I also worried that legal changes underlying changes in the media and the primary systems were contributing to the polarization of America. As Jim Hightower once titled a book,  There’s Nothing in the Middle of the Road but Yellow Stripes and Dead Armadillos. I thought that was dangerous.[2]

Now we are finding out that only a quarter of Americans still believe that it is important to live in a democracy. And we’ve elected a president who befriends autocrats – autocrats who destroyed democratic governments, censored the press, put opponents in prison, and took over.

Once that happens, the people who wanted to break the system down have no voice in what the new system does. Autocrats around the globe become kleptocrats – they steal from everyone for themselves and their friends. In commentary earlier this year I described that as the Sheriff of Nottingham syndrome – the sheriff from the Robin Hood legend who took from the poor to fill the pockets of King John. Corruption in democracies doesn’t hold a candle to what autocrats do to their people financially, how opportunities suddenly depend on the dictators’ favor, how freedom disappears, real freedom, the freedom to walk around out of prison and take care of one’s family. Those folks who were so ready to break the system are likely to be among the first broken by it.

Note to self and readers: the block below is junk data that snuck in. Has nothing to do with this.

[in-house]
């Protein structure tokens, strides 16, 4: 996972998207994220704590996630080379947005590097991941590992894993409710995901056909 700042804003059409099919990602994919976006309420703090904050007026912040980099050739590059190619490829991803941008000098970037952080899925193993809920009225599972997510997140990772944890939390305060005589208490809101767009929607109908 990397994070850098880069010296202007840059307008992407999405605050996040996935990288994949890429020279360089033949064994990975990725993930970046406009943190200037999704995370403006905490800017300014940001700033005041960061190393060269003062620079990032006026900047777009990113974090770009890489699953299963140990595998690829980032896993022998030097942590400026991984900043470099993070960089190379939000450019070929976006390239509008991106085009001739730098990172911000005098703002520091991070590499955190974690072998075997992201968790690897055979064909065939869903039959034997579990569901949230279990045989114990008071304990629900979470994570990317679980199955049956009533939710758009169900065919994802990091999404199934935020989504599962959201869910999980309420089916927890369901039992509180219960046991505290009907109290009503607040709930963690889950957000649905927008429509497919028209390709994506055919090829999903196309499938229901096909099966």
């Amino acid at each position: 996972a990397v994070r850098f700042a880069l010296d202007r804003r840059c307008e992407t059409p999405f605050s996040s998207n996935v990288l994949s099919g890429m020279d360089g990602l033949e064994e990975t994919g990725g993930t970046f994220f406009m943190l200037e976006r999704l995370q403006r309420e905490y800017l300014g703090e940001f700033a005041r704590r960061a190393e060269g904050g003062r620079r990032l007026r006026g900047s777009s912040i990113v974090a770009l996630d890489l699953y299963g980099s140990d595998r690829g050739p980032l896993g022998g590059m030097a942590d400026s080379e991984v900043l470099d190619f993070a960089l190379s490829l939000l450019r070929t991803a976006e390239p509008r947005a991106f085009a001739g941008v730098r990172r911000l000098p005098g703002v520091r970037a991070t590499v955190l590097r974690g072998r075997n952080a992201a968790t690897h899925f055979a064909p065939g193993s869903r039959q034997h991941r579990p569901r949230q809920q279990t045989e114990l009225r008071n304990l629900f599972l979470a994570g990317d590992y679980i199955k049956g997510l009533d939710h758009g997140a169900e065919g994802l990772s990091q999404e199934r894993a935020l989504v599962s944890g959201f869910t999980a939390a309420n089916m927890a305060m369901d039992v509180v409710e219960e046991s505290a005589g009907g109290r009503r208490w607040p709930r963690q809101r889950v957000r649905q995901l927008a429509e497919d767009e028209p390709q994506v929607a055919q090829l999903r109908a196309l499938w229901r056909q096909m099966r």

The Court won’t protect us. Those with power have no motive to protect us, but only to keep their own advantages. The rich will have more, not less control. Just look around at how Trump is deepening the threats:

  • His worldwide set of conflicts of interest become opportunities for Trump enterprises in the pattern of third-world kleptocracies;
  • He proposes to cut benefits for ordinary Americans, leaving more for himself and friends;
  • He selects America’s wealthiest to run our economy;
  • He rants about asserting “Second Amendment rights” at the polls as if menacing people at polling places advances democracy;
  • He rants about throwing people in jail – starting with his political opponent – though that threatens democratic competition;
  • He seems to think that winning means he can do whatever he wants.
  • And he and the Republicans seem to believe recounts are legitimate only for themselves – not to protect and enforce the voters’ choices.